After Coach and Versace’s China blunders – how brands can avoid offending, and better engage with, the world’s largest luxury market
Any China reporter or exchange student would have known not to make this mistake. In July, Versace, Coach and Givenchy released remarkably similar – and flawed – T-shirts, with designs variously implying Hong Kong, Macau and Taiwan were not part of China. A year earlier, China’s central government had warned international airlines against the same mistake. To add to the injury, the garments went on sale at a time when rioters in Hong Kong were calling for “liberation”.
How did the face mask - a symbol of Hong Kong's anti-extradition bill protest - become a fashion accessory?
Retribution was swift. Millions of mainland bloggers quickly attacked the luxury trio. The Chinese celebrity ambassadors of all three brands cancelled their contracts. In an online poll, 70 per cent of respondents said that if brands “insulted China” they would “never buy their products, even if I have nothing to wear”.
Like safety engineers sifting through a crash site, industry analysts are now trying to discover what went wrong. But more important is future prevention. The mishaps, everyone agrees, should mark a turning point in the way luxury brands do business in China, although there are divisions on exactly how.
“Luxury brands tend to operate with a centralised marketing strategy to ensure global consistency,” says Athena Chen, of consultants WGSN. “It’s not easy to ensure everyone within the pipeline across countries is aware of sensitivities.”
There is unanimity among experts that local staff need to be consulted more. “I’m seeing more and more luxury brands starting to bring in their China team to verify content before it goes out,” says Ashley Galina Dudarenok, of the consultancy Alarice International.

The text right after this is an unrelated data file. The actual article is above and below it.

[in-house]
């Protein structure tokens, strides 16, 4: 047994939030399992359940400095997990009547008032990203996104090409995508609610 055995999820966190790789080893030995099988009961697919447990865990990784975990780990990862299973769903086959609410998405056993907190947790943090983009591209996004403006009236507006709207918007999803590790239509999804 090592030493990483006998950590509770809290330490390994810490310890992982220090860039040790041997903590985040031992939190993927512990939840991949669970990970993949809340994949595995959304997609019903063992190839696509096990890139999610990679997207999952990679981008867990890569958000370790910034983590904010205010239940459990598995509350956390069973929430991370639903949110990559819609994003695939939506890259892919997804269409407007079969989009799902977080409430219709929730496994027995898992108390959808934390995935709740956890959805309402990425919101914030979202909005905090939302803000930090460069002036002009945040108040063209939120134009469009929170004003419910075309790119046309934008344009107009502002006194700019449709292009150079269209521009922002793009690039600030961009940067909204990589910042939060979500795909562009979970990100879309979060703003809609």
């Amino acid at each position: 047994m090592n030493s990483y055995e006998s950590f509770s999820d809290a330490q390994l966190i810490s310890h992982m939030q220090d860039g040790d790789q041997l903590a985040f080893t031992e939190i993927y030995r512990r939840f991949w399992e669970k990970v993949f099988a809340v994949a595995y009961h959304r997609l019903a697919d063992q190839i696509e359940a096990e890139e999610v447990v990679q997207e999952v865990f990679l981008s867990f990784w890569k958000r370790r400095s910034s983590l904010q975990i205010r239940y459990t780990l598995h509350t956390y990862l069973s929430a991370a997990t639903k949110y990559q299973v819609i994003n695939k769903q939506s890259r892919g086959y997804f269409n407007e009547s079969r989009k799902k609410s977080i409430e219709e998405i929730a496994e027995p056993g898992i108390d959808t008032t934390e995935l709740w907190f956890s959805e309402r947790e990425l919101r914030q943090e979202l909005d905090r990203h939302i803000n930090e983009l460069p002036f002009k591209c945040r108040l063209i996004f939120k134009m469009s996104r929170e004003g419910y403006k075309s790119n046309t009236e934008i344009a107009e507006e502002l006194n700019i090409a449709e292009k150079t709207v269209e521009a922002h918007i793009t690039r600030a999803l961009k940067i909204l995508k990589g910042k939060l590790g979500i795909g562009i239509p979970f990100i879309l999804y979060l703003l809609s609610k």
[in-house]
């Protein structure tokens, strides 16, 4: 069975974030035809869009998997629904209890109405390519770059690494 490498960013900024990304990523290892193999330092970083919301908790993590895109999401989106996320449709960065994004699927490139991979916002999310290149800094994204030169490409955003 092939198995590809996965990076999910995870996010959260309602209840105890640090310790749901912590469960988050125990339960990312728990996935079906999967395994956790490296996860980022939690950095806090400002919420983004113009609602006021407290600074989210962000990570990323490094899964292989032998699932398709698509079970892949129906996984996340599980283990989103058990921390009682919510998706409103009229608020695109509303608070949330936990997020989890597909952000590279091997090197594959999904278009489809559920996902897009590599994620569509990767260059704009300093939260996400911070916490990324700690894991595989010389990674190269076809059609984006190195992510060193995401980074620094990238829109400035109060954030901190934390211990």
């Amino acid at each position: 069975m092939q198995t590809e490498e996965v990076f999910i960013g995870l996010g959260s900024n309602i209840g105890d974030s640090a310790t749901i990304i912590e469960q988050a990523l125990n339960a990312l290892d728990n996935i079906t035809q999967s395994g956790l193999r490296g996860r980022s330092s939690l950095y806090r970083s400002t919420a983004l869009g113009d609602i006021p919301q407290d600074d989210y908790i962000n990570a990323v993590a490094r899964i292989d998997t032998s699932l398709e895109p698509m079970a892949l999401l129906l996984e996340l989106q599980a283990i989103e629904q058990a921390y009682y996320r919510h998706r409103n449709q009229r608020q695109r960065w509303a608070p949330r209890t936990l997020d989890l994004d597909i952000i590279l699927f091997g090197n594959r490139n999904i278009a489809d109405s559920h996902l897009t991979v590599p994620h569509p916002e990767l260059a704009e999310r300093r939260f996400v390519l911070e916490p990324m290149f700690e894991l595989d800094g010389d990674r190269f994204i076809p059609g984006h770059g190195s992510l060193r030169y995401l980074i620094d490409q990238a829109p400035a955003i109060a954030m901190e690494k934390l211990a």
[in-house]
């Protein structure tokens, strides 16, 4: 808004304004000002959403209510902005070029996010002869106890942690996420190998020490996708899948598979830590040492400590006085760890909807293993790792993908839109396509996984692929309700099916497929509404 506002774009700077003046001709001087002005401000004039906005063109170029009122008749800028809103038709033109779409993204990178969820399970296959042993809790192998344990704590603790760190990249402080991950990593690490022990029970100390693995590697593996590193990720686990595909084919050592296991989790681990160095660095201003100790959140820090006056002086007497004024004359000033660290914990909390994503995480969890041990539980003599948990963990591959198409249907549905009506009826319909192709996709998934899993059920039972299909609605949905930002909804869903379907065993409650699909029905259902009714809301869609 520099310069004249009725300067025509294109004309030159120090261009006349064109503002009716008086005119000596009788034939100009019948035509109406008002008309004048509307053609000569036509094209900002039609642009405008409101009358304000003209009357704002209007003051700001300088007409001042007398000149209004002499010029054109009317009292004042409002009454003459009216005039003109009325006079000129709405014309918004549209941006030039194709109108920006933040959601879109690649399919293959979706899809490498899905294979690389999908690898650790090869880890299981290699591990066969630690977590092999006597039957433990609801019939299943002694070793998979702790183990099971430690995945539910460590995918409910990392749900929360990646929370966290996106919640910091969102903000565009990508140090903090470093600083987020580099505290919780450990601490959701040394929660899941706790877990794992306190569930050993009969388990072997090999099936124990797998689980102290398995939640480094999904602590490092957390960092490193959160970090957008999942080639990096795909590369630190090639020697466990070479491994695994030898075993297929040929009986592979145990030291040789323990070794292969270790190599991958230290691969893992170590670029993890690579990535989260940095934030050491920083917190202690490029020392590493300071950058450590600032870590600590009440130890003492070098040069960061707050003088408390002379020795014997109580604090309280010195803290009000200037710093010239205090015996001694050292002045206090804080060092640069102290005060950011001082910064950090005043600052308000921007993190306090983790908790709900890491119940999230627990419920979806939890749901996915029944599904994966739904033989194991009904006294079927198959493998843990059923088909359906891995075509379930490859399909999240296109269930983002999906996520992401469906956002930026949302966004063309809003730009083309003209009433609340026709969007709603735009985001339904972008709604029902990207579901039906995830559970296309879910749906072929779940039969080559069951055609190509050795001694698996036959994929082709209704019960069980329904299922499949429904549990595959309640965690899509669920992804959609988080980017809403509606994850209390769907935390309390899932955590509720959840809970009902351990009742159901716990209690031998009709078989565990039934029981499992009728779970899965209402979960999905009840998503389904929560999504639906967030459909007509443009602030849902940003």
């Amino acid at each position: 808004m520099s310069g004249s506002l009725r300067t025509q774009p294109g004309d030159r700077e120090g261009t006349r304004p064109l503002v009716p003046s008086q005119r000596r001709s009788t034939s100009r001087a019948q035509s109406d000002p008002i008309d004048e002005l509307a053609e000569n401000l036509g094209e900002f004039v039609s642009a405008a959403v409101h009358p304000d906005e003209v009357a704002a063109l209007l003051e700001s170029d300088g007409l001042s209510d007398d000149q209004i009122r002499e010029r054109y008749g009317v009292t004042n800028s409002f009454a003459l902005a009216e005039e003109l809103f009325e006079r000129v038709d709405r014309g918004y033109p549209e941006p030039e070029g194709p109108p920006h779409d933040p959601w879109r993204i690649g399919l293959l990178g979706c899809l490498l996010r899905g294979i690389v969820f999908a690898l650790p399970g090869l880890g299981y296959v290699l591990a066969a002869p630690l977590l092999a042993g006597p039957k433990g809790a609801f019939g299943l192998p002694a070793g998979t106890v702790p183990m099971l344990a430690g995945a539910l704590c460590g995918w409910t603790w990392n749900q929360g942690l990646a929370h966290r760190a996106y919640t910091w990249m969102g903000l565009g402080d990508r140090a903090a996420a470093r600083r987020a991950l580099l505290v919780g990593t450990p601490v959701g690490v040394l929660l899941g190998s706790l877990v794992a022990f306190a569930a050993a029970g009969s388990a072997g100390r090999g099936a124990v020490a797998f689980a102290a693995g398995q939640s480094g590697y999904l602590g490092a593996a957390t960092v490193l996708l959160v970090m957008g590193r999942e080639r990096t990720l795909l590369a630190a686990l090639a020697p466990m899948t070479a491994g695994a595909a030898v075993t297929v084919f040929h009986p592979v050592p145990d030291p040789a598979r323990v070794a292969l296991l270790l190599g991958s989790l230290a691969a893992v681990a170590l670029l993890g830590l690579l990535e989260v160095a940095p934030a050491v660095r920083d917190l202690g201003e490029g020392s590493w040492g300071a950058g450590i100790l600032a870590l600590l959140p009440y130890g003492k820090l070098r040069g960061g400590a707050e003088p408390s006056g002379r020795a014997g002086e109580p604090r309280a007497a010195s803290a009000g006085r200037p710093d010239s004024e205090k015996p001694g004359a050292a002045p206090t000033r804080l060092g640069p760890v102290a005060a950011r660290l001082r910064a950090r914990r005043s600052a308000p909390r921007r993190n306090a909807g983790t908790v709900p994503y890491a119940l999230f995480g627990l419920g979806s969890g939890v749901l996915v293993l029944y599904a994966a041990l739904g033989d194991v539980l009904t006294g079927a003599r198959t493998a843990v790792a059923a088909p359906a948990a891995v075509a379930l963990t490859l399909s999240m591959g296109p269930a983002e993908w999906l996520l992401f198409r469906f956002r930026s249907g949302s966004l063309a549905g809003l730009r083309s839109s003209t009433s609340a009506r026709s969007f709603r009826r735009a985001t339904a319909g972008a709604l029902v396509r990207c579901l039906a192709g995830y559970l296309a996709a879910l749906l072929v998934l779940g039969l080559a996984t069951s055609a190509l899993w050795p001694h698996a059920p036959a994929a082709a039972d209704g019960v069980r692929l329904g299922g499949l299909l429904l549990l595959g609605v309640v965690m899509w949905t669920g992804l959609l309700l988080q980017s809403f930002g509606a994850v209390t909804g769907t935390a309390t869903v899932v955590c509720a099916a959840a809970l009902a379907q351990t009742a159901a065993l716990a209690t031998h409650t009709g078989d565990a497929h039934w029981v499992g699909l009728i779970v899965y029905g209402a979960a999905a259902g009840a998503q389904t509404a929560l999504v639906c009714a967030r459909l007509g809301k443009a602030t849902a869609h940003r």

Another point of agreement is that Versace, Givenchy and Coach all reacted correctly to the outcry by immediately withdrawing the offending products, fully admitting their guilt and offering a heartfelt apology.
This sets the trio apart from other brands that have made similar blunders. A year ago, Dolce & Gabbana caused an uproar with a clumsy “tribute to China” social marketing campaign. Since then, it has closed shops because of falling Chinese sales.
Beyond apologies, the past few months have seen brands vying to declare love for China the same way Chinese pupils are encouraged to do at school. On October 1, a penitent Givenchy handed out a limited-edition red T-shirt, specially designed for the 70th anniversary of the People’s Republic.
A contrite Coach, meanwhile, invited Chinese celebrities to praise their motherland in front of the press at November’s China International Import Expo. In August, Hermès released a special crocodile leather national flag Birkin bag for China. And in October, at the after party for its Shanghai fashion show, Dior played the flag-waving classic Me and Beloved Country.